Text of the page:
A condition in which the skin appears to turn yellow may be a sign that jaundice is present. This condition is caused by an excess accumulation of bilirubin, a bile pigment, in the blood. Since bilirubin is a coloring compound, any disorder of the bile duct or liver that causes the pigment to escape into the bloodstream can result to jaundice. Apart from the skin, the whites of the eyes as well as the mucous membranes may manifest yellow discoloration in jaundice.
Rather than a disease, jaundice is actually a symptom which may occur under any of three conditions: when the flow of bile is impeded, when damage to red blood cells is increased, and when the liver becomes incapacitated.
In the first circumstance, the bilirubin backs up and accumulates in the blood, causing jaundice in the process. This type of jaundice has two major causes. The first is the lodgment of a gallstone in the common bile duct. The second is the occurrence of a cancer in the head of the pancreas where it exerts pressure upon the common bile duct. In both instances, the flow of bile is prevented.
In the second circumstance, there is too great an amount of bilirubin that is transported to the liver for final disposal, and some of the excess pigment finds its way into the spaces between the tissue cells; this causes the yellow color characteristic in jaundice. Certain conditions may cause this type of jaundice, which include malaria, yellow fever, and pneumococcal pneumonia.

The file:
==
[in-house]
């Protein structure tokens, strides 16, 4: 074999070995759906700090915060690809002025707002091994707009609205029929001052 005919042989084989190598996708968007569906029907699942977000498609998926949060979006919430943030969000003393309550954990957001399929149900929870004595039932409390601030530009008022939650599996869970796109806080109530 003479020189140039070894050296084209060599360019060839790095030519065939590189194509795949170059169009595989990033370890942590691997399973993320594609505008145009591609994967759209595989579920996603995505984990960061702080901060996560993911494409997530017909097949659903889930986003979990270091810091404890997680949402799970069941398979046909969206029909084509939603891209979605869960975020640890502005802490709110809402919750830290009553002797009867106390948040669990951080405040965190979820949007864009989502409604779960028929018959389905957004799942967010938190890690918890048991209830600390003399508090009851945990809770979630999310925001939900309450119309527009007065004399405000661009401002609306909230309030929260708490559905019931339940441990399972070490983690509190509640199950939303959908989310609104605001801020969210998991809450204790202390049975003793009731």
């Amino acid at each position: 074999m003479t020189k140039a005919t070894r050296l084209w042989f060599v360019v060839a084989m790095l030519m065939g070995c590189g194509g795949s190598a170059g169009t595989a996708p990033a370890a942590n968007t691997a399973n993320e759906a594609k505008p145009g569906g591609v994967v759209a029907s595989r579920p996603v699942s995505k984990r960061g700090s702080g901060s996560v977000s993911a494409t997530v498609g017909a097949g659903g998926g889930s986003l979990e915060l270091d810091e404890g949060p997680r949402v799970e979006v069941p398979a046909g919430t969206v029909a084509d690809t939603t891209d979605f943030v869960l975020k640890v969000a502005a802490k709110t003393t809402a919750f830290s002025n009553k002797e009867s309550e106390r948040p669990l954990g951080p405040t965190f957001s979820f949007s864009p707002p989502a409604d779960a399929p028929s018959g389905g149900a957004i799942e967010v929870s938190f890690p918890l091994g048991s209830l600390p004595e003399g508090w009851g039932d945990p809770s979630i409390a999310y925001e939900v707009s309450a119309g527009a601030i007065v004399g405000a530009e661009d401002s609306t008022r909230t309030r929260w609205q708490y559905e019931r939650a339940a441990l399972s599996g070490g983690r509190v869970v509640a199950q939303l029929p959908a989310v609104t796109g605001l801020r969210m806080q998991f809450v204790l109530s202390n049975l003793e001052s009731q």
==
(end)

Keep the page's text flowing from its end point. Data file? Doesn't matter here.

In the third circumstance, certain kinds of liver disease causes failure in the liver’s capacity to dispose of the normal amount of bilirubin delivered to it by the blood. In such a case, the amount of bilirubin in the blood increases and jaundice occurs. Hepatitis and cirrhosis of the liver are the two usual conditions that cause this type of jaundice.
Note that the type of jaundice which occurs in the third circumstance is referred to as medical jaundice, while that which occurs in the first circumstance is called surgical jaundice. Treatment of the disease that causes medical jaundice is the key to solving the problem. On the other hand, surgery is often required to remove the obstruction to the flow of the bile, as in the case given in the first circumstance.
At the first sign of jaundice, consult a physician; do not attempt home treatment. Drinking plenty of water can help flush away the bile through the urine.
1. Wikipedia, “Jaundice” – http://en.wikipedia.org/wiki/Jaundice
2. MedicineNet.com, “Jaundice” – http://www.medicinenet.com/jaundice/article.htm
3. MedlinePlus, “Jaundice – yellow skin,” updated 5/8/2008 by Dr. Neil K. Kaneshiro; reviewed by Dr. David Zieve – http://www.nlm.nih.gov/medlineplus/ency/article/003243.htm